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Nuclear Janus-activated kinase 2/nuclear factor 1-C2 suppresses tumorigenesis and epithelial-to-mesenchymal transition by repressing Forkhead box F1.

Journal article
Authors Jeanette Nilsson
Khalil Helou
Anikó Kovács
Pär-Ola Bendahl
Gunnar Bjursell
Mårten Fernö
Peter Carlsson
Marie Kannius-Janson
Published in Cancer research
Volume 70
Issue 5
Pages 2020-2029
ISSN 1538-7445
Publication year 2010
Published at Department of Cell and Molecular Biology
Institute of Clinical Sciences, Department of Oncology
Department of Cell and Molecular Biology, Molecular Biology
Pages 2020-2029
Language en
Links dx.doi.org/10.1158/0008-5472.CAN-09...
Keywords Animals, Breast Neoplasms, genetics, metabolism, pathology, Cell Adhesion, physiology, Cell Growth Processes, physiology, Cell Line, Tumor, Cell Movement, physiology, Epithelial Cells, pathology, Female, Forkhead Transcription Factors, antagonists & inhibitors, biosynthesis, genetics, metabolism, Humans, Janus Kinase 2, metabolism, Mesoderm, pathology, Mice, Mice, Inbred BALB C, Mice, Nude, NFI Transcription Factors, metabolism, Promoter Regions, Genetic
Subject categories Cancer and Oncology

Abstract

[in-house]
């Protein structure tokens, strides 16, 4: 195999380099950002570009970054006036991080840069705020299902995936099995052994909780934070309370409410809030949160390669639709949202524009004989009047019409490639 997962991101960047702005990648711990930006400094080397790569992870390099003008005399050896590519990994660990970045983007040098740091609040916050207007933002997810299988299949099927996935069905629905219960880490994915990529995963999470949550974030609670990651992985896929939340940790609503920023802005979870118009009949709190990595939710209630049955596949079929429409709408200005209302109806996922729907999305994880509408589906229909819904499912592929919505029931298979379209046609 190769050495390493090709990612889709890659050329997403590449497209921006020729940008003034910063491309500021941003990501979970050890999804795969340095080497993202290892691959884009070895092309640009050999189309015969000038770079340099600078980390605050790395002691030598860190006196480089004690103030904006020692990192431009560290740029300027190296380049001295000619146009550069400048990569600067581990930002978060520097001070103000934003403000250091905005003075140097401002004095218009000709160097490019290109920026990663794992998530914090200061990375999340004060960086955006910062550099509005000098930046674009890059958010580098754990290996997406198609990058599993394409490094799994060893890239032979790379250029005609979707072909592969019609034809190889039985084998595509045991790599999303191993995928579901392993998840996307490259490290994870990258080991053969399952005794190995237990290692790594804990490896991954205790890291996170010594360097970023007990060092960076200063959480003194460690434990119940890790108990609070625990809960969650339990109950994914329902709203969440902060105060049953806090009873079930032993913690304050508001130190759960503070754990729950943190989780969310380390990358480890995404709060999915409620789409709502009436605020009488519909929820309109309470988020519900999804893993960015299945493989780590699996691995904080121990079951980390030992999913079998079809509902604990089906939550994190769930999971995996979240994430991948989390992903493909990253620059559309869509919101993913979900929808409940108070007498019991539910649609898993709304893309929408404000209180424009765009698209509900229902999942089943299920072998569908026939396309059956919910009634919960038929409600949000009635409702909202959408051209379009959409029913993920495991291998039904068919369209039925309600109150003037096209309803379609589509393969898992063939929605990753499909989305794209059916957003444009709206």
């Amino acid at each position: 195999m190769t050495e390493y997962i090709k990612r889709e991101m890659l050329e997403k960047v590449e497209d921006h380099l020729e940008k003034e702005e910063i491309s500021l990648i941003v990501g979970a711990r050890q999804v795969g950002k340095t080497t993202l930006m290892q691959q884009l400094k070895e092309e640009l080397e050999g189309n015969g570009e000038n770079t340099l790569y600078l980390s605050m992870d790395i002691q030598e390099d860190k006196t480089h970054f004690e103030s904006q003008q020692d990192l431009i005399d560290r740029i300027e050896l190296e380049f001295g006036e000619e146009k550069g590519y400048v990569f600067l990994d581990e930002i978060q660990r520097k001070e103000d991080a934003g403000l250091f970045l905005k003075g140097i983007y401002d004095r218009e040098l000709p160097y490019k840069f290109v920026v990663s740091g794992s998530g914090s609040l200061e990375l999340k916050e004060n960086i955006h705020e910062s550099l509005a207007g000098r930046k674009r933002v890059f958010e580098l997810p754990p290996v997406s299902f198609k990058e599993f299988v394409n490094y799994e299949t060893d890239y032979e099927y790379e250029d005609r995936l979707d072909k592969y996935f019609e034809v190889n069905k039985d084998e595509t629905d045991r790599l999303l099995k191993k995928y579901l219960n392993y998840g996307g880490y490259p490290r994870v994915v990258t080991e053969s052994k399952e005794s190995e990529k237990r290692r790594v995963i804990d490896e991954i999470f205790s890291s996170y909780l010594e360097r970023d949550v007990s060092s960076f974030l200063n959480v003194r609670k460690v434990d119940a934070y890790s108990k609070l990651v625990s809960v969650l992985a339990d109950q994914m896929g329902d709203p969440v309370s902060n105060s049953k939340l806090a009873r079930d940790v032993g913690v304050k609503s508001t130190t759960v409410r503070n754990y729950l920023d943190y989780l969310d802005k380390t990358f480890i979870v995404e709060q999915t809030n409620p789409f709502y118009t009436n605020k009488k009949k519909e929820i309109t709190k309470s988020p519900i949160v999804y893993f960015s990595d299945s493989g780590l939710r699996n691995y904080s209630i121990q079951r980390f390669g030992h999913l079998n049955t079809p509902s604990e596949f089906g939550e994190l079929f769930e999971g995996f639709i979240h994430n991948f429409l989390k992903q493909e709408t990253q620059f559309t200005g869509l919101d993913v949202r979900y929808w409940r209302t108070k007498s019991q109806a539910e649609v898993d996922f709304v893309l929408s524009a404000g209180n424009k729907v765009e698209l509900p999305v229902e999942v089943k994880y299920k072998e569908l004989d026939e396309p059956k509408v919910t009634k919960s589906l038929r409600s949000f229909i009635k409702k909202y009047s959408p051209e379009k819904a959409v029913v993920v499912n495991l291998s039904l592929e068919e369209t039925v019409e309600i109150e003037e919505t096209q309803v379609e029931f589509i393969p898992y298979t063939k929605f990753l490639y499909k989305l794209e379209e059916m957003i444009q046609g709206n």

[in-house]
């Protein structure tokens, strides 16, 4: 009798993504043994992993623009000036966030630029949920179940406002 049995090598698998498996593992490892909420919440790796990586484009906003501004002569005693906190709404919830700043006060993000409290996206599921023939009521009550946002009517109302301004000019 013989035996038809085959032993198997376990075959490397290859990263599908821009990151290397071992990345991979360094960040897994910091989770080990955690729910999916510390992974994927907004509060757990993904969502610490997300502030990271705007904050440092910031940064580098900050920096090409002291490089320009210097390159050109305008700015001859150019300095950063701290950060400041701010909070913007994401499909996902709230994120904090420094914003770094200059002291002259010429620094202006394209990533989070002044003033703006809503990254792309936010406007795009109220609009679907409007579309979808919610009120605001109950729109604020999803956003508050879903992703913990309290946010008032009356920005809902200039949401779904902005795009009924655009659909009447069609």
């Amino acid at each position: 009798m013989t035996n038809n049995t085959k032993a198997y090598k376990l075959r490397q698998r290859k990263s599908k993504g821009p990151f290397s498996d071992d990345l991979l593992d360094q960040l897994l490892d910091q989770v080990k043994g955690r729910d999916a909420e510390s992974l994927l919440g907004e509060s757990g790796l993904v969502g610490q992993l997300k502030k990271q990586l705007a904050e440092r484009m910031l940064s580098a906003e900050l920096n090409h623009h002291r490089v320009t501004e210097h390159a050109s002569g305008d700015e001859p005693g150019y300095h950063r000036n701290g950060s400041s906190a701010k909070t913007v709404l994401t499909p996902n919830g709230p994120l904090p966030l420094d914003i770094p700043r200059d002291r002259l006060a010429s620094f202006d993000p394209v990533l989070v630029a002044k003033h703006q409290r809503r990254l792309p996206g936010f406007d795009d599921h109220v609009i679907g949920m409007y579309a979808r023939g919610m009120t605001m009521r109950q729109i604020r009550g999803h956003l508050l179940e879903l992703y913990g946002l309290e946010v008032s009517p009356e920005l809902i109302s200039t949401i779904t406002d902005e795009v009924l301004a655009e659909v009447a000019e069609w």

Progression to metastasis is the proximal cause of most cancer-related mortality. Yet much remains to be understood about what determines the spread of tumor cells. This paper describes a novel pathway in breast cancer that regulates epithelial-to-mesenchymal transition (EMT), motility, and invasiveness. We identify two transcription factors, nuclear factor 1-C2 (NF1-C2) and Forkhead box F1 (FoxF1), downstream of prolactin/nuclear Janus-activated kinase 2, with opposite effects on these processes. We show that NF1-C2 is lost during mammary tumor progression and is almost invariably absent from lymph node metastases. NF1-C2 levels in primary tumors correlate with better patient survival. Manipulation of NF1-C2 levels by expression of a stabilized version or using small interfering RNA showed that NF1-C2 counteracts EMT, motility, invasiveness, and tumor growth. FoxF1 was found to be a direct repressed target of NF1-C2. We provide the first evidence for a role of FoxF1 in cancer and in the regulation of EMT in cells of epithelial origin. Overexpression of FoxF1 was associated with a mesenchymal phenotype, increased invasiveness in vitro, and enhanced growth of breast carcinoma xenografts in nude mice. The relevance of these findings is strengthened by the correlation between FoxF1 expression and a mesenchymal phenoype in breast cancer cell isolates, consistent with the interpretation that FoxF1 promotes invasion and metastasis.

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